When I say "one long holiday" I don't just mean the travelling kind, although we do travel more because we aren't tied to school schedules (at this moment we are on a month-long visit to my sister, for example). I mean having great long stretches of time in which to read novels or play or daydream. This apparently unproductive time does worry some people but it seems to give rise to bursts of energy and creativity and ambition too. My dd and her teenaged HE friends seem to have a deep sense of calm and contentment. It's hard to be sure where that comes from but I suspect that having so much time contributes to it.

I remember some good bits at school. Not many, because I wasn't a child who enjoyed school, but there were things that stood out. There were days out and visiting teachers who were fired up with enthusiasm for a subject which they successfully communicated to me. The funny thing was that I never asked to go back to those places nor did I carry on with the interesting subjects outside of school after the visiting teacher had gone. No time, for one thing, but mostly it just did not occur to me. Education was something that was done to me at school. After 3pm I did other things. My dd doesn't see it that way. If she likes a museum we go back again and again and again. She often seeks the staff out to talk to them, then asks me to take her to similar places. When she finds a subject she likes, she stays with it, sometimes for a day and sometimes for many months, then moves on to something else not because she is bored of the first topic but because something else has attracted her even more. Most things interest her. I think this is because nothing is forced upon her. (Occasionally she does have to sit through a dull lecture or even a day-long activity because it would be rude to walk out.)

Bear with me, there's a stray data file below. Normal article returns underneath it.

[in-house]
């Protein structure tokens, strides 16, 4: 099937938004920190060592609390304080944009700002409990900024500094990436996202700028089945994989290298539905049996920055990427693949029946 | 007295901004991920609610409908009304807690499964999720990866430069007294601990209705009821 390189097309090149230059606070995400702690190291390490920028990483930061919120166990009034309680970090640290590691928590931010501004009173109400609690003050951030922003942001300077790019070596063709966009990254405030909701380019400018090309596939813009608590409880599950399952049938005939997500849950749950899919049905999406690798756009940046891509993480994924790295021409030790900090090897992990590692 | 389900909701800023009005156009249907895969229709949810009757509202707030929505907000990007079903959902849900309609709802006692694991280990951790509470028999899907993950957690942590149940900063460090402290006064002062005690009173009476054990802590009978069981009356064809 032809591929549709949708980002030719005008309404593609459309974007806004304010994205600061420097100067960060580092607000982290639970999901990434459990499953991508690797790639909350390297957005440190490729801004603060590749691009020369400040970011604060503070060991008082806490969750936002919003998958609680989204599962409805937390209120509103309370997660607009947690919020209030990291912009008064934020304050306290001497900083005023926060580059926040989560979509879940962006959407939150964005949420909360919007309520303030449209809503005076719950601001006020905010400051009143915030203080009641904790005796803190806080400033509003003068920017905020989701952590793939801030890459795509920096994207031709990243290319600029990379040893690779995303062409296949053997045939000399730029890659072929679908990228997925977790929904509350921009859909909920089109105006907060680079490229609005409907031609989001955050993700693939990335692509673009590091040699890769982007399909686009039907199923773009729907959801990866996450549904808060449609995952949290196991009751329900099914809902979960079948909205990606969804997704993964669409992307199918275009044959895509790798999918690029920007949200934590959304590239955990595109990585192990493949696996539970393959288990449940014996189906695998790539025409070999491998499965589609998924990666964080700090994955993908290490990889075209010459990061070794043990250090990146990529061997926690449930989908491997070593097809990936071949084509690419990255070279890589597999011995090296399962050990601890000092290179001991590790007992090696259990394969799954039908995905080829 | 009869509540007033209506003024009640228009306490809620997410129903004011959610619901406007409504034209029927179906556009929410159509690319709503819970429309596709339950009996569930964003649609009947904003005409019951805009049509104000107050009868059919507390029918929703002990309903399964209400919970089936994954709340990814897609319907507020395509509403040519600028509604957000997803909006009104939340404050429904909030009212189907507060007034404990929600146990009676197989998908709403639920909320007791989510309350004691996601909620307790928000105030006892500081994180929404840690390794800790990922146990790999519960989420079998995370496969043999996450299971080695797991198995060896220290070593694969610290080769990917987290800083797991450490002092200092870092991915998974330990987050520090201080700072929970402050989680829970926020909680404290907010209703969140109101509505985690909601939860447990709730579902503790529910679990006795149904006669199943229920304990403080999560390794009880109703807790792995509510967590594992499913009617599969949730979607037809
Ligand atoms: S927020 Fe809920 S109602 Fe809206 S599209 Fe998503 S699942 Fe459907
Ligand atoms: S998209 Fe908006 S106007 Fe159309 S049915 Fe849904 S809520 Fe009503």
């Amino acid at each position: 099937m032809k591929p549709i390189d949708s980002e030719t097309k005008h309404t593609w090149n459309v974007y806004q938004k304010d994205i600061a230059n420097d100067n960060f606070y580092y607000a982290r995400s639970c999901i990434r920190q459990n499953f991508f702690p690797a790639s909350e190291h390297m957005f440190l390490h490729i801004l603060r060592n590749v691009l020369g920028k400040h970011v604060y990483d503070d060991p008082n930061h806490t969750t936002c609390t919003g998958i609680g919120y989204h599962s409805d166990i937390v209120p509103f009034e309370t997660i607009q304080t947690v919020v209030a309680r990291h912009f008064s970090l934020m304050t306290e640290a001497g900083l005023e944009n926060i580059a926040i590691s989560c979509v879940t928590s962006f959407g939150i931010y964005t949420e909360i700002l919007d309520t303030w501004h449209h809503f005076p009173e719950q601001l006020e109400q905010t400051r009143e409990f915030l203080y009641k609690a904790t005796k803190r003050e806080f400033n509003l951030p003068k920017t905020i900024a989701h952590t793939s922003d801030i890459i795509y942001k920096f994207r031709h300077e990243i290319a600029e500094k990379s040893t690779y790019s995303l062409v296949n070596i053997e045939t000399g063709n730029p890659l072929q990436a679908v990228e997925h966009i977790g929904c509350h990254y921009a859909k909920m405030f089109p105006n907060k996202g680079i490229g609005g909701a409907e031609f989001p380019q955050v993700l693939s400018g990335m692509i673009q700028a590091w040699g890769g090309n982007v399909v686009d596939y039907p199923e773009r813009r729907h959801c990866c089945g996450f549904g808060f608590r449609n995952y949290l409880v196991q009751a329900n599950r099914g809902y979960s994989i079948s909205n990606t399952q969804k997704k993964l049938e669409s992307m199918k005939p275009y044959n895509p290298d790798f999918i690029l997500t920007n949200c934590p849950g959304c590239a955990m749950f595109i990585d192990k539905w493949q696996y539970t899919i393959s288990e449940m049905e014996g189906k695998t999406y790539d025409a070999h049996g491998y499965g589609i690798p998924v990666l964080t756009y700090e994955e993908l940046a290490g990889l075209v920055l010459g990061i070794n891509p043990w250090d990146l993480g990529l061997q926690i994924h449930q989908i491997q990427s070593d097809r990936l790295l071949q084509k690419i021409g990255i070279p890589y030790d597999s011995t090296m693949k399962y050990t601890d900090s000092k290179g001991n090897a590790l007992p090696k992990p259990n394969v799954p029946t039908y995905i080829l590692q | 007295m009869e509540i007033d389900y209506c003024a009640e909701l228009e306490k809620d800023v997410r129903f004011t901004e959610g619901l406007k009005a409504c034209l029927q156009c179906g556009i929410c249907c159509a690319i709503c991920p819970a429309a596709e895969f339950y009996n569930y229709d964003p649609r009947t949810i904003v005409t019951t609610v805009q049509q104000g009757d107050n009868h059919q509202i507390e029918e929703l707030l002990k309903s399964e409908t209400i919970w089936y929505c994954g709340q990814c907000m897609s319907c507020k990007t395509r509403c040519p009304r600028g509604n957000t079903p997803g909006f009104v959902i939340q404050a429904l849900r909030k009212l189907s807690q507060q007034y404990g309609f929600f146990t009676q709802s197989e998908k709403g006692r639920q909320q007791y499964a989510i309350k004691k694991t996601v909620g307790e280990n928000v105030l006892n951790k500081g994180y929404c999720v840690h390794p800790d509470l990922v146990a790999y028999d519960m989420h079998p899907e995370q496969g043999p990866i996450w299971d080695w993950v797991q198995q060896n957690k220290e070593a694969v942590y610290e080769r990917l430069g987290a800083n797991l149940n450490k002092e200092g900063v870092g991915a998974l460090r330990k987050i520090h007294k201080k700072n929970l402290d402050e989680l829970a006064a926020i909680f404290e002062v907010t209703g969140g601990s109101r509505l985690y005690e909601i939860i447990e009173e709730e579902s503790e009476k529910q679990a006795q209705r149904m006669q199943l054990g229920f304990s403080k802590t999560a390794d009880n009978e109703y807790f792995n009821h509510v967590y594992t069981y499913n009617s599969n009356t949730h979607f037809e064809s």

For my 6yo who has special needs, at this moment autonomous education means just exploring her world through playing, in the same way that preschool-aged children do. That is the right stage for her now. It's key for me that she should be free to do what is right for her and not what would be right for the average child of her age. She's very into baby dolls and making wild Heath Robinson contraptions out of bits of household rubbish. I estimate she would be considered two years "behind" at maths if she were at school but since she isn't, she is cheerfully oblivious to the fact that some people would consider her mathematical skills deficient and would want to try to get her to "catch up". Why is it that pushing an academically advanced child to achieve even more when he isn't interested is called "hothousing" and is deplored, while pushing a child with learning delays to achieve what she isn't ready to do is considered an appropriate and necessary intervention? I don't buy it. I'm letting her play. The academic skills will come when she is developmentally ready and interested.

Am I scared by it? I think I might be if my children needed to go to school quite soon, especially if they had not yet acquired some skill which is important at school. For instance, it could be hard for an autonomously educated eight year old who hadn't yet learned to read to be dropped into school without that skill. Suddenly it would become a major issue since education at school is delivered and assessed in large part through reading and writing. But since I'm in it for the long run, I don't have to care at what age my kids acquire any particular skill, so I can afford to be laid back. When they are ready they learn astonishingly fast so there is no hurry.